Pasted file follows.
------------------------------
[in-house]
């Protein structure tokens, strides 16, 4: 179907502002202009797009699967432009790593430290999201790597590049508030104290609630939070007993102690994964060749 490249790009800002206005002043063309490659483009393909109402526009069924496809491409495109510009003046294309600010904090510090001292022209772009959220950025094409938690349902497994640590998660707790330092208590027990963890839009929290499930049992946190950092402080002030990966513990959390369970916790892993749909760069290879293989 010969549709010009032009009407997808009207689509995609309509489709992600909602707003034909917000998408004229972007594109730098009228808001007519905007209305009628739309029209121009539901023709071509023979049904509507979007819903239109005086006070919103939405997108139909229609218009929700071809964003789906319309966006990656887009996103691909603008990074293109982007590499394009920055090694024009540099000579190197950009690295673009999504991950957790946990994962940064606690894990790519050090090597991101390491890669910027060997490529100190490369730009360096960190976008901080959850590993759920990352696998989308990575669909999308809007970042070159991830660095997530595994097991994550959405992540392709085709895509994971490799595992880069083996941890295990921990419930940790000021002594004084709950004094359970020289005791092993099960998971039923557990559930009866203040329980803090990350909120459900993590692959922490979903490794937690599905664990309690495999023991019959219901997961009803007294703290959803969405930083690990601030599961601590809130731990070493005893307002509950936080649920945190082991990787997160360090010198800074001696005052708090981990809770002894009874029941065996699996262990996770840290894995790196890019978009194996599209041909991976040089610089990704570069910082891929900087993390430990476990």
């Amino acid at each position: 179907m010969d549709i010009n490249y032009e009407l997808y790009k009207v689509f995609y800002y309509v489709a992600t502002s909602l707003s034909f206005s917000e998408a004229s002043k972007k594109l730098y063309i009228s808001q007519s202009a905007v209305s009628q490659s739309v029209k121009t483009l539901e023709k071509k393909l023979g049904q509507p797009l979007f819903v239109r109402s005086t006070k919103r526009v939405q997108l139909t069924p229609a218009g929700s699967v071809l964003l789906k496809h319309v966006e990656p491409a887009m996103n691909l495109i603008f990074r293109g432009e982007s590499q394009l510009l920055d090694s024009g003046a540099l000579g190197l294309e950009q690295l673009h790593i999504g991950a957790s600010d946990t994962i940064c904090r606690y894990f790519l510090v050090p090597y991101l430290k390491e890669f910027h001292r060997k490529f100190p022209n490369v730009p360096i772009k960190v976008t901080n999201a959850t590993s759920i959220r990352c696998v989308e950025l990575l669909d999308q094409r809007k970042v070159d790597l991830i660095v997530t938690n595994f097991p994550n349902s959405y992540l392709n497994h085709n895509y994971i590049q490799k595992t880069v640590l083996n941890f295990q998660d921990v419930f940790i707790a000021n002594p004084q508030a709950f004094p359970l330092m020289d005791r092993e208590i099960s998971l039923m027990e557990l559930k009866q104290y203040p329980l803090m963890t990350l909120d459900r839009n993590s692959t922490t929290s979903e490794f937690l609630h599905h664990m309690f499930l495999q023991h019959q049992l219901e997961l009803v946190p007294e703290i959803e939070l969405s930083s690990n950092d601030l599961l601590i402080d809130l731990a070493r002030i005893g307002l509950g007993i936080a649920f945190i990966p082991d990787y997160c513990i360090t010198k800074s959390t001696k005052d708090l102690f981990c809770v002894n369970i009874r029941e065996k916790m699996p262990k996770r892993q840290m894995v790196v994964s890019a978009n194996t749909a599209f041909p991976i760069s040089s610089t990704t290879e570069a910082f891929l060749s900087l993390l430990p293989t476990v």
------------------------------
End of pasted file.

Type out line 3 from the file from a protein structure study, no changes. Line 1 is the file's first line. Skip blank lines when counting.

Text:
């Amino acid at each position: 179907m010969d549709i010009n490249y032009e009407l997808y790009k009207v689509f995609y800002y309509v489709a992600t502002s909602l707003s034909f206005s917000e998408a004229s002043k972007k594109l730098y063309i009228s808001q007519s202009a905007v209305s009628q490659s739309v029209k121009t483009l539901e023709k071509k393909l023979g049904q509507p797009l979007f819903v239109r109402s005086t006070k919103r526009v939405q997108l139909t069924p229609a218009g929700s699967v071809l964003l789906k496809h319309v966006e990656p491409a887009m996103n691909l495109i603008f990074r293109g432009e982007s590499q394009l510009l920055d090694s024009g003046a540099l000579g190197l294309e950009q690295l673009h790593i999504g991950a957790s600010d946990t994962i940064c904090r606690y894990f790519l510090v050090p090597y991101l430290k390491e890669f910027h001292r060997k490529f100190p022209n490369v730009p360096i772009k960190v976008t901080n999201a959850t590993s759920i959220r990352c696998v989308e950025l990575l669909d999308q094409r809007k970042v070159d790597l991830i660095v997530t938690n595994f097991p994550n349902s959405y992540l392709n497994h085709n895509y994971i590049q490799k595992t880069v640590l083996n941890f295990q998660d921990v419930f940790i707790a000021n002594p004084q508030a709950f004094p359970l330092m020289d005791r092993e208590i099960s998971l039923m027990e557990l559930k009866q104290y203040p329980l803090m963890t990350l909120d459900r839009n993590s692959t922490t929290s979903e490794f937690l609630h599905h664990m309690f499930l495999q023991h019959q049992l219901e997961l009803v946190p007294e703290i959803e939070l969405s930083s690990n950092d601030l599961l601590i402080d809130l731990a070493r002030i005893g307002l509950g007993i936080a649920f945190i990966p082991d990787y997160c513990i360090t010198k800074s959390t001696k005052d708090l102690f981990c809770v002894n369970i009874r029941e065996k916790m699996p262990k996770r892993q840290m894995v790196v994964s890019a978009n194996t749909a599209f041909p991976i760069s040089s610089t990704t290879e570069a910082f891929l060749s900087l993390l430990p293989t476990v």